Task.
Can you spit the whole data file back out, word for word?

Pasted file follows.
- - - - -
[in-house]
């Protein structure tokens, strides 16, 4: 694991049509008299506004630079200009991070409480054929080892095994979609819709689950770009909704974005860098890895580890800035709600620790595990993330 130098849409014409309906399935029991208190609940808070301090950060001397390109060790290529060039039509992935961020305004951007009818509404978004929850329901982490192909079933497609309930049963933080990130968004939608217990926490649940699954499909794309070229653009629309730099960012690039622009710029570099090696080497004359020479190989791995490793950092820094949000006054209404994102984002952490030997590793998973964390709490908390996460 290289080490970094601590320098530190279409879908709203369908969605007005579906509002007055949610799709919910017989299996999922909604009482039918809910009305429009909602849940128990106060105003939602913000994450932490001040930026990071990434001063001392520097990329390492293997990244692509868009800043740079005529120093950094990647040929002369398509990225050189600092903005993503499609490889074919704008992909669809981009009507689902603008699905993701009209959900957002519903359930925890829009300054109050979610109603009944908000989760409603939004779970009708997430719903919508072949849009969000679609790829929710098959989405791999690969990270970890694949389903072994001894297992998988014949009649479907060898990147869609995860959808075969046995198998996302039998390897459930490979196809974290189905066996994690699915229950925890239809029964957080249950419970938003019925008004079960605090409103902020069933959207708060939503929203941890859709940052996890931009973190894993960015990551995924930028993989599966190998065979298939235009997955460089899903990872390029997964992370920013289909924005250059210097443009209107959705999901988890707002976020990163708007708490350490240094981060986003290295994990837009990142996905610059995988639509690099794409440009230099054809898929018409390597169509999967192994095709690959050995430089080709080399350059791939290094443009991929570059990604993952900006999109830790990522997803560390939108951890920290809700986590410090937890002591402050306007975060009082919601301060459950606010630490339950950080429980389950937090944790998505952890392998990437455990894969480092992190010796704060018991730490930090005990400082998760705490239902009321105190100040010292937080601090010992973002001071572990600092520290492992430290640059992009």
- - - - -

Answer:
[in-house]
């Protein structure tokens, strides 16, 4: 694991049509008299506004630079200009991070409480054929080892095994979609819709689950770009909704974005860098890895580890800035709600620790595990993330 130098849409014409309906399935029991208190609940808070301090950060001397390109060790290529060039039509992935961020305004951007009818509404978004929850329901982490192909079933497609309930049963933080990130968004939608217990926490649940699954499909794309070229653009629309730099960012690039622009710029570099090696080497004359020479190989791995490793950092820094949000006054209404994102984002952490030997590793998973964390709490908390996460 290289080490970094601590320098530190279409879908709203369908969605007005579906509002007055949610799709919910017989299996999922909604009482039918809910009305429009909602849940128990106060105003939602913000994450932490001040930026990071990434001063001392520097990329390492293997990244692509868009800043740079005529120093950094990647040929002369398509990225050189600092903005993503499609490889074919704008992909669809981009009507689902603008699905993701009209959900957002519903359930925890829009300054109050979610109603009944908000989760409603939004779970009708997430719903919508072949849009969000679609790829929710098959989405791999690969990270970890694949389903072994001894297992998988014949009649479907060898990147869609995860959808075969046995198998996302039998390897459930490979196809974290189905066996994690699915229950925890239809029964957080249950419970938003019925008004079960605090409103902020069933959207708060939503929203941890859709940052996890931009973190894993960015990551995924930028993989599966190998065979298939235009997955460089899903990872390029997964992370920013289909924005250059210097443009209107959705999901988890707002976020990163708007708490350490240094981060986003290295994990837009990142996905610059995988639509690099794409440009230099054809898929018409390597169509999967192994095709690959050995430089080709080399350059791939290094443009991929570059990604993952900006999109830790990522997803560390939108951890920290809700986590410090937890002591402050306007975060009082919601301060459950606010630490339950950080429980389950937090944790998505952890392998990437455990894969480092992190010796704060018991730490930090005990400082998760705490239902009321105190100040010292937080601090010992973002001071572990600092520290492992430290640059992009």